March of the Machine Cavalry Charge Precon Upgrade Guide

March of the Machine: Cavalry Charge Precon Upgrade Guide

Jason KrellCommander

Cavalry Charge is a new direction for Esper, and Jason will help control players finger their inner aggression as he reviews and suggests an upgrade for this March of the Machine Commander precon.

If you had put together a bingo card for March of the Machine and slapped an “Eminence returns” space on there, I never would have thought we’d get to fill it in. Yet here we are, with Sidar Jabari of Zhalfir and Knight tribal in Magic’s most controlling colors. 

Is this Commander, and the deck he helms, as powerful as boogeymen like The Ur-Dragon and Edgar Markov? Well, maybe not. But there’s a lot that’s arguably as awesome (and less frightening) to explore.

Cavalry Charge: New Cards

We have two possible leaders for this precon, and the worst time you’ll have with this deck is picking which of these cards to build around. Sidar presents a more straightforward and attainable goal with his efficient combination of mana value, abilities and stats. Playing knights and drawing cards with him at the helm is as easy as flanking unsuspecting infantry with a wall of mounted soldiers. 

However, Elenda and Azor gives players that far-fetched challenge to chase. How often can you get a six mana Commander on the board and either keep it there OR pay the extra mana to replay them after removal? Well, who honestly cares when the payoff for drawing cards is an army of lifelinking 1/1 vampires?

It’s literally the perfect combination for this shard. Blue gives you card draw, white helps your tokens get further and black gives you all the vampires you need to flesh out the deck. But despite how cool Elenda and Azor is, I would still recommend letting Sidar give the orders if your goal is only to upgrade. If you want a fresh build around, then pick Elenda and Azor.

Next I want to look at one of the best creatures in the deck, bar none, Exsanguinator Cavalry. This thing really does it all for three mana, giving you a building payoff for connecting with your knights. 

And not only is an ever growing army going to help you apply pressure to the whole table, but those Blood tokens let you pitch targets for Sidar’s reanimation ability and replace them with a card you want in your hand. Frankly, this is one of those sneaky low cost cards players won’t want to spend removal on when they probably should.

And if you want to ensure your knights connect with your opponents, why not curve into this blast from the past? Herald of Hoofbeats gives your entire board horsemanship, a wildly fitting mechanic for this precon that effectively renders creatures unblockable by all opponents except for the oldest of veterans. 

Seriously, though — Wizards of the Coast had only printed one other non-reprint card that mentioned horsemanship in around 20 years before this card, and that came in Unfinity

OK, but what happens if your opponent kills your knights instead of blocking them? Well, Locthwain Lancer will make sure they feel the sting and you draw a card to replace what you lost. 

It’s almost like a reverse Midnight Reaper (reprinted in this deck), which is probably where the extra two mana value comes from. But in exchange, it also has a studly 5/5 body and menace. So while paying for this board insurance may not feel super fun and splashy at this cost, it’s still going to keep your tank full of gas — a key feature of any successful Aggro deck in Commander.

Why yes I would like to grow my board for doing something that happens automatically every turn. And also whenever I attack with one or more knights. And also when I resolve half of my non-creature spells.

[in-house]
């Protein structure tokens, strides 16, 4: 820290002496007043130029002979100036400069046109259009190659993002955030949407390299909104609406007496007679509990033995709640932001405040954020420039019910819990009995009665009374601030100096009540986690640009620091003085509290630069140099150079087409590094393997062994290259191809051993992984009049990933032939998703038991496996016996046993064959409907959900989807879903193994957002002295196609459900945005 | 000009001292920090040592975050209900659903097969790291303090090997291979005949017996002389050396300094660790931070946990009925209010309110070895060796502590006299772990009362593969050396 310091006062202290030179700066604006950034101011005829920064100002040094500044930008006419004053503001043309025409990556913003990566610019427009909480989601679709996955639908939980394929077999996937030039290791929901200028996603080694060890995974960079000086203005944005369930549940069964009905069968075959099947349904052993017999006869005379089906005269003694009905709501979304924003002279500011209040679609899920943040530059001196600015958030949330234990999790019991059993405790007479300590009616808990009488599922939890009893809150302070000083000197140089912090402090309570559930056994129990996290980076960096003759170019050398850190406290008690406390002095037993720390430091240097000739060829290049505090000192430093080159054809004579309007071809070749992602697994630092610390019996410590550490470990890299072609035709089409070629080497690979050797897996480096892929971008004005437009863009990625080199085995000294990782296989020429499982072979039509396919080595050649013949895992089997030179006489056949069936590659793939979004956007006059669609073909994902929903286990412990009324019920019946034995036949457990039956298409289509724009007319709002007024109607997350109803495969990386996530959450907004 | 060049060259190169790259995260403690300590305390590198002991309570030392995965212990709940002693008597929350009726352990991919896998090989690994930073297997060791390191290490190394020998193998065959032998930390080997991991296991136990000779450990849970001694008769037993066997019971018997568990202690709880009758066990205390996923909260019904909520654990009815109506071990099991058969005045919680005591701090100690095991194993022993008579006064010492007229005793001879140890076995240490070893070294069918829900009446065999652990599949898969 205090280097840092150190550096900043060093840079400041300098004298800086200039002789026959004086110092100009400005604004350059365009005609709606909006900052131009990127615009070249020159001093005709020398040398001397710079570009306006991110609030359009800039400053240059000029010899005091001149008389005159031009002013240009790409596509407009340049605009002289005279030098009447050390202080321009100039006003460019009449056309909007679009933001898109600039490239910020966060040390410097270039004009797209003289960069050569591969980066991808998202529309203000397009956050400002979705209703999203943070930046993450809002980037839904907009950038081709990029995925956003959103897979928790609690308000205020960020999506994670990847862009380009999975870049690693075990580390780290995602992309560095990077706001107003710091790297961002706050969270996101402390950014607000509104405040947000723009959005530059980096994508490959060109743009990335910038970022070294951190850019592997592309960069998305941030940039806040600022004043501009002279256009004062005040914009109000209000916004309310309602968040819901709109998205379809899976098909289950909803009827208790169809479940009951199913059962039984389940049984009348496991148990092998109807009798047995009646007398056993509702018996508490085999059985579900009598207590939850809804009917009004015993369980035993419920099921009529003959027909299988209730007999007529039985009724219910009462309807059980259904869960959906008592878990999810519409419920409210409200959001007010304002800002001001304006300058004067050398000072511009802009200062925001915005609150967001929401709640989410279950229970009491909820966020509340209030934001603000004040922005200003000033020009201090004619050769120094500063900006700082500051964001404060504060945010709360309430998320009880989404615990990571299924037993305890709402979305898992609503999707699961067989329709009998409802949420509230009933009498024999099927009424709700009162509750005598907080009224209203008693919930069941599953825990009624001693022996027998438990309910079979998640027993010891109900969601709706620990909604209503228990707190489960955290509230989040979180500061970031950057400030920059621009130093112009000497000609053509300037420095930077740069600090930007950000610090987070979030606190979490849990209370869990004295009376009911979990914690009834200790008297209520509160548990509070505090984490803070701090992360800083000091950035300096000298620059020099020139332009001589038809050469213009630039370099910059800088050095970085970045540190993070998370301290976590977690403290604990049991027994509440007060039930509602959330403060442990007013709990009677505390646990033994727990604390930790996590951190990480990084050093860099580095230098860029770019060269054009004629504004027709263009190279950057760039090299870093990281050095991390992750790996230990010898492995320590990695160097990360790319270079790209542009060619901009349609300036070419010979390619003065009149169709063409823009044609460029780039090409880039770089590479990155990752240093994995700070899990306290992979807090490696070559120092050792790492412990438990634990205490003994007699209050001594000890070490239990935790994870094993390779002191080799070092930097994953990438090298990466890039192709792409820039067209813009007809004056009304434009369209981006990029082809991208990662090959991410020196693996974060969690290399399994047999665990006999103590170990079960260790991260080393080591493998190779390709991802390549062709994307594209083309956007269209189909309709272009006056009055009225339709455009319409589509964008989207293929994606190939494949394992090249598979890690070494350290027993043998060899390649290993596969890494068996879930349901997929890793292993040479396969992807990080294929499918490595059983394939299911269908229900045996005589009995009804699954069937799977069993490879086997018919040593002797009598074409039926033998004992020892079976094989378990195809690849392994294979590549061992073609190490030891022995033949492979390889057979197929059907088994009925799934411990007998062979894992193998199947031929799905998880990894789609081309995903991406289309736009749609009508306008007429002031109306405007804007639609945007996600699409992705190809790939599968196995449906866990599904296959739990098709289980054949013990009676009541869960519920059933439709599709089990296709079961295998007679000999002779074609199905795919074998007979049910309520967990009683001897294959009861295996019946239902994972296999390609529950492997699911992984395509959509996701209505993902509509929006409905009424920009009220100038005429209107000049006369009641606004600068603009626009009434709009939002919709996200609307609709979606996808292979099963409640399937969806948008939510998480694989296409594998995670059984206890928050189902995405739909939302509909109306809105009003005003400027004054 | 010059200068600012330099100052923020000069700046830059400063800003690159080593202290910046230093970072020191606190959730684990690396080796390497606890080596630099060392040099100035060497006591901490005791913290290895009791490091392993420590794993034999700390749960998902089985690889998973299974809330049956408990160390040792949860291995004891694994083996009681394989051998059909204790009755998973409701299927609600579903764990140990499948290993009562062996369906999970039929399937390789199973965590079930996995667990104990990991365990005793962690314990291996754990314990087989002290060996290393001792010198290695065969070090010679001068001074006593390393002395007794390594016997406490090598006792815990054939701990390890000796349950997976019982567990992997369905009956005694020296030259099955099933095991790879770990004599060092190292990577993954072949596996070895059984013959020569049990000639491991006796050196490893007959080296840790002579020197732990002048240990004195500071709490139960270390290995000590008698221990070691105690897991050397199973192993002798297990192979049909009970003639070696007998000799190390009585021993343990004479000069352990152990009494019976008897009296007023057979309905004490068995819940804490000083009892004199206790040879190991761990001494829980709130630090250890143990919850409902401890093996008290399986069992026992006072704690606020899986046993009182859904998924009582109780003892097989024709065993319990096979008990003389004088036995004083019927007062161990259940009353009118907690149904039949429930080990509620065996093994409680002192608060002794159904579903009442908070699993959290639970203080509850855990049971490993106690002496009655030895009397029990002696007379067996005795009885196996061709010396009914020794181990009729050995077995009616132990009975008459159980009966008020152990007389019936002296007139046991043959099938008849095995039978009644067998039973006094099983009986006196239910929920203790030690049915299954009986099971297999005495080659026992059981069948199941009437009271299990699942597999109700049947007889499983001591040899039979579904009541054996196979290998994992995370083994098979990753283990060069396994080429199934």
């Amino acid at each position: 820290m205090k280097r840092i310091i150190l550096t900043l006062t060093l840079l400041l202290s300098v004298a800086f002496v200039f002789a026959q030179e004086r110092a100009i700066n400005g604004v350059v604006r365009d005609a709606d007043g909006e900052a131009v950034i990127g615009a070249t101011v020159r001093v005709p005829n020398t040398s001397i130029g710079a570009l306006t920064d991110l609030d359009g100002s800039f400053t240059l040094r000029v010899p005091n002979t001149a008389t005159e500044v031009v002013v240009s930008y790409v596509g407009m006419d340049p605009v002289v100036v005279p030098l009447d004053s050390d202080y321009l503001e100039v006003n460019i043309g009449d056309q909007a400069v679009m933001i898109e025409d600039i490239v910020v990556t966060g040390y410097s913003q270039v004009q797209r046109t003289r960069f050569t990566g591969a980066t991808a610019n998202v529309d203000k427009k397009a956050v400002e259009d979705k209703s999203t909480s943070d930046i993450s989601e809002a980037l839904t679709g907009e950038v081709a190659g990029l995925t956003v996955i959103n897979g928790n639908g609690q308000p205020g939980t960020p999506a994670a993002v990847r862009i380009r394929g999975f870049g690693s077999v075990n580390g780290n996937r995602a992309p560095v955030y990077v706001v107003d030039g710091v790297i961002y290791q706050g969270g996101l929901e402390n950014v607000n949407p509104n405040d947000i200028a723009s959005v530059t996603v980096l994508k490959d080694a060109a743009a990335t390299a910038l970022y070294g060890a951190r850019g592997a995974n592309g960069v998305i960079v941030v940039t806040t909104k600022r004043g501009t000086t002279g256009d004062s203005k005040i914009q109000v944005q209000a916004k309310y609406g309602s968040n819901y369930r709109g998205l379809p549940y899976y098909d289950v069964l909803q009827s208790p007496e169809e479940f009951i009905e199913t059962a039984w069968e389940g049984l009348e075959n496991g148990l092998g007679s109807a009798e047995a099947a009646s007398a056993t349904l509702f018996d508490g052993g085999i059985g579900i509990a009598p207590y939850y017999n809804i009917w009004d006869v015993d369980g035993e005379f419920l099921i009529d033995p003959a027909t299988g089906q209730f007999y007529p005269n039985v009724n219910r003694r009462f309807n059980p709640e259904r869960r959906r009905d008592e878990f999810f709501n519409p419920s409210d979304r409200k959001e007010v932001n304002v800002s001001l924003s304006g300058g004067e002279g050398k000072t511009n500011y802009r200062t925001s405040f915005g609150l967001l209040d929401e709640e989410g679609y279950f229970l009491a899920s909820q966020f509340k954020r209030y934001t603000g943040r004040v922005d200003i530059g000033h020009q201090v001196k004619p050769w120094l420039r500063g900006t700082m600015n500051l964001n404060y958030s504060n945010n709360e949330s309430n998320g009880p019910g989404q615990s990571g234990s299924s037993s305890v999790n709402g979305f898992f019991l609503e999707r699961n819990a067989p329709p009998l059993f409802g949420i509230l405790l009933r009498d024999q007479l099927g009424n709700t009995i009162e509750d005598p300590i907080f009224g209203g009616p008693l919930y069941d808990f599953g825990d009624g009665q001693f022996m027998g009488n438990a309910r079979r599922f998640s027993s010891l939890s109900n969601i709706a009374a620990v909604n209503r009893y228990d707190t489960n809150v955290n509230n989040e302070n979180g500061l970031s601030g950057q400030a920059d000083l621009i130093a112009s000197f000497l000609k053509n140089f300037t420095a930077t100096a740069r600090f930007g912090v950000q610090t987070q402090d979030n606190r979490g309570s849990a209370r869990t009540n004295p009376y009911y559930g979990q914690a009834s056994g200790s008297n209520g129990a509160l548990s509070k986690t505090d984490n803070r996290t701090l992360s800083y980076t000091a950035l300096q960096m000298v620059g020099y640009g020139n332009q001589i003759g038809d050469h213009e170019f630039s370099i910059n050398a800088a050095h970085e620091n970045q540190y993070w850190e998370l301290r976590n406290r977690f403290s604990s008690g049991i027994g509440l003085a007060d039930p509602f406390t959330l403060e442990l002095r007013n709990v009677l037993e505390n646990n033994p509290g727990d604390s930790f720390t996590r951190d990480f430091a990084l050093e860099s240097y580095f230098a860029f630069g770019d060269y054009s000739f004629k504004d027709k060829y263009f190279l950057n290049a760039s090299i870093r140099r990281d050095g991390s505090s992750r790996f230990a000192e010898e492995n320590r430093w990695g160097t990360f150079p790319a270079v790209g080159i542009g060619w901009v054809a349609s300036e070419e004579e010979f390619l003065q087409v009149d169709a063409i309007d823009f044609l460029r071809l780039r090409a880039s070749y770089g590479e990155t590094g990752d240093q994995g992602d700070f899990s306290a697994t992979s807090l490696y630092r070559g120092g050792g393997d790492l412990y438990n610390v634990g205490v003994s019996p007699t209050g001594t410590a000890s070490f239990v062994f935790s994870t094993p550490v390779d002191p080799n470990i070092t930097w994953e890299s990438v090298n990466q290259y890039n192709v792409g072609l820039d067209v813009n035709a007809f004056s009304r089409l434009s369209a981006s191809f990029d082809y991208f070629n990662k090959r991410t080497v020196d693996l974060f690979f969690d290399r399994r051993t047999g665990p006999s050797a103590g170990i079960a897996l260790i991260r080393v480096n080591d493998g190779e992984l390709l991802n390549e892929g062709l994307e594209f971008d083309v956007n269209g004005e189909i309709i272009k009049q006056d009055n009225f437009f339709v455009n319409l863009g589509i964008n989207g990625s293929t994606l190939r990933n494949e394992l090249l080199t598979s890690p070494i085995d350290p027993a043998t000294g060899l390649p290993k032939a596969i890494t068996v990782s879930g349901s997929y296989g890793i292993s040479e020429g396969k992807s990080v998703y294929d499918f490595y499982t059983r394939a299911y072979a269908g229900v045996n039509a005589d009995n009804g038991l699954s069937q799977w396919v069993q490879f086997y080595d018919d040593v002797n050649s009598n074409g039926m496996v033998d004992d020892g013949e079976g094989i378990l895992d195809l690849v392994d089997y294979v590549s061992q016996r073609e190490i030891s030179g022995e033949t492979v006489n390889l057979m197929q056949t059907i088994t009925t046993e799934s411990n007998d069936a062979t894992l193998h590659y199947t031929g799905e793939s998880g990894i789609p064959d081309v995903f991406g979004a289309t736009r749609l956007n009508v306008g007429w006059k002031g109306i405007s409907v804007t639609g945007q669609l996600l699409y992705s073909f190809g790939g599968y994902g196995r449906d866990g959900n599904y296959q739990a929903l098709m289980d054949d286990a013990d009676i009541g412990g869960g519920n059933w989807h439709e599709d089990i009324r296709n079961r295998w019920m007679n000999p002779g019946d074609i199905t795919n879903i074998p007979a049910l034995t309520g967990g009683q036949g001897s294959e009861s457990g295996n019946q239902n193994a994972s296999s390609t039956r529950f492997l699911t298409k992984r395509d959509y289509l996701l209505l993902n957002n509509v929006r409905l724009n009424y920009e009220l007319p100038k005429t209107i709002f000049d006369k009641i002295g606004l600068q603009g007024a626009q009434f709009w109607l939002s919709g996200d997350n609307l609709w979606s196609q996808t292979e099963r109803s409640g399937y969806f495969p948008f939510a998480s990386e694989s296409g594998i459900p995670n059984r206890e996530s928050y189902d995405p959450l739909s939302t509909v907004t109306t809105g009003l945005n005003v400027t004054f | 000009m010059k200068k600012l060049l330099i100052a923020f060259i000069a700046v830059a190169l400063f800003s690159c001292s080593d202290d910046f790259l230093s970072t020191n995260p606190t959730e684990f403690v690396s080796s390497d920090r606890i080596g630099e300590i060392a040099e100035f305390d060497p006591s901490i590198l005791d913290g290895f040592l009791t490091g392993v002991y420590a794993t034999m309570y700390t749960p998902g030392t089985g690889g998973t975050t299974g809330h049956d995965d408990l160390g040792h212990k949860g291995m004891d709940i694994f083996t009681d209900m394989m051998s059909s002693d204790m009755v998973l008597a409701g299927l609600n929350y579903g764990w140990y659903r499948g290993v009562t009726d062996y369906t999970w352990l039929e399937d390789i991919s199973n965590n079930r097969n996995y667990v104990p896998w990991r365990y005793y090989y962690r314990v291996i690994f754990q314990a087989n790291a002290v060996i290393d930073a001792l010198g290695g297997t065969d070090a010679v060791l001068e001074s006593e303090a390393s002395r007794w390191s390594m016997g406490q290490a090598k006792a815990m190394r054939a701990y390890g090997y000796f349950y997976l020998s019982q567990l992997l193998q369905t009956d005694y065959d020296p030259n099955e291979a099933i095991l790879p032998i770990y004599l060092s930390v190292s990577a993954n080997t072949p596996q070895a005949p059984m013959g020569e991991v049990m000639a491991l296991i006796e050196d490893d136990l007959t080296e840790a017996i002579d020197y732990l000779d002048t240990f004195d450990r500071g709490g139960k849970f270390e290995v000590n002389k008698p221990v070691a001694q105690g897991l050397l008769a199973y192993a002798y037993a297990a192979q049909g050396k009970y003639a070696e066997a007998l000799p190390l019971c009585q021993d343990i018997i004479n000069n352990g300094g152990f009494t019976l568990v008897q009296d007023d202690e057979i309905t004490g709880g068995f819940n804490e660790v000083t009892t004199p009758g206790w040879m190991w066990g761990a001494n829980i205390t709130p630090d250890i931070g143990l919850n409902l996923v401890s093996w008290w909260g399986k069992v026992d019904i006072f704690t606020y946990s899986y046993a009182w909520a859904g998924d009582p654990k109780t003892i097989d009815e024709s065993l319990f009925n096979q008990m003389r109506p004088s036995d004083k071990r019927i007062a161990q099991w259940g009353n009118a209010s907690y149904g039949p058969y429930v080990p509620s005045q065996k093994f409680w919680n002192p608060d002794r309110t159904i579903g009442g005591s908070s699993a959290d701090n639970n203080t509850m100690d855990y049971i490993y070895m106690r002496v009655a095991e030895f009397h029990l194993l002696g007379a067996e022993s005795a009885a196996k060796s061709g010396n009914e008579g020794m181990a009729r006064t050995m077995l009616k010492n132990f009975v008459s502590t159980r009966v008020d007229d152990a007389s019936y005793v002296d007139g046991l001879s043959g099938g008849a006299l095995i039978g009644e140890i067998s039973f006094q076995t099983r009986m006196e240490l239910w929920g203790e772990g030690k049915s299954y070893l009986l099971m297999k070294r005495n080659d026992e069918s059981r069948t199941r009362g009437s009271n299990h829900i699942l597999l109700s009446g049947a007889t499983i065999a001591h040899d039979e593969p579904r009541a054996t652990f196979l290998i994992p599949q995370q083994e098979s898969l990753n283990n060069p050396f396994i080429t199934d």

Wow, when you put it like that, it seems like Vodalian Wave-Knight might be putting a lot of counters on your creatures! HMMM, maybe it’s a good card…

Strobe lights? Cool. Strobe KNIGHTS? They’re fine. A consistent source of knight tokens is never bad, but it’s gated behind casting two or more spells a turn. And honestly, given the fact that you could cast Exsanguinator Cavalry for the same amount of mana… yeah, this card’s ceiling starts to feel pretty low.

But hey! Blue knights are hard to come by, and its vigilance DOES let you attack and activate it later. That’s something.

I feel like we never see equipment costed this efficiently, especially when they have an effect this handy. Sure, +1/+1 is nothing to write home about, but getting to peek at six cards and select the exact knight you want is super handy. Plus you can leave the attacker back as a blocker. 

This also, obviously, is incredible in any combat based tribal deck with white in its color identity. I know this is getting windmill-slammed in my General Kudro humans deck, which already struggles with keeping a full hand (humans are just so cheap to cast!). Anyway, this card is great and you should play it.

If you’ve read our other March of the Machine precon upgrade guides (you DID do that, riiight?), you’ve heard us talk about this card like four other times. If you haven’t, here’s the cliffnotes: it’s a bad Thran Dynamo that might be worth it if you’re playing Planechase and really want more control over your dice rolls.

Would I ever recommend this outside of a planechase specific Commander deck? Nah. But we do love varied thematic support, so I’m not going to complain about it.

Odds are you’re going to have two or more creatures attacking quite often on any given turn. And you’ll also probably have more cards than you often know what to do with, including plenty you’d rather dump into the graveyard. The fact that this card pays you off for both things while one ability enables the other is rad.

For two mana, this is the perfect card to start the game with. And it’s also pretty handy after a board wipe given you’ll probably still have a hand full of cards that can always rejoin the party with an invitation from Sidar. 

Our last new card is Path of the Enigma, which is probably among the more boring options in this new cycle. Five mana to draw four cards isn’t bad, but at sorcery speed it’s really not what you want to spend your turn on most of the time.

As for the Planechase half, you might as well pretend it doesn’t exist in most situations. That means it’s fine for this deck out of the box and in a pod with other March of the Machine precons, but there are simply better options in almost any other circumstance 

That being said, Cavalry Chase does come with 10 Planechase planes, five of which are brand new. The full list is as follows:

  • The Caldaia
  • Inys Haen
  • Littjara
  • Paliano
  • Unyaro
  • Mutual Epiphany
  • Orochi Colony
  • Sokenzan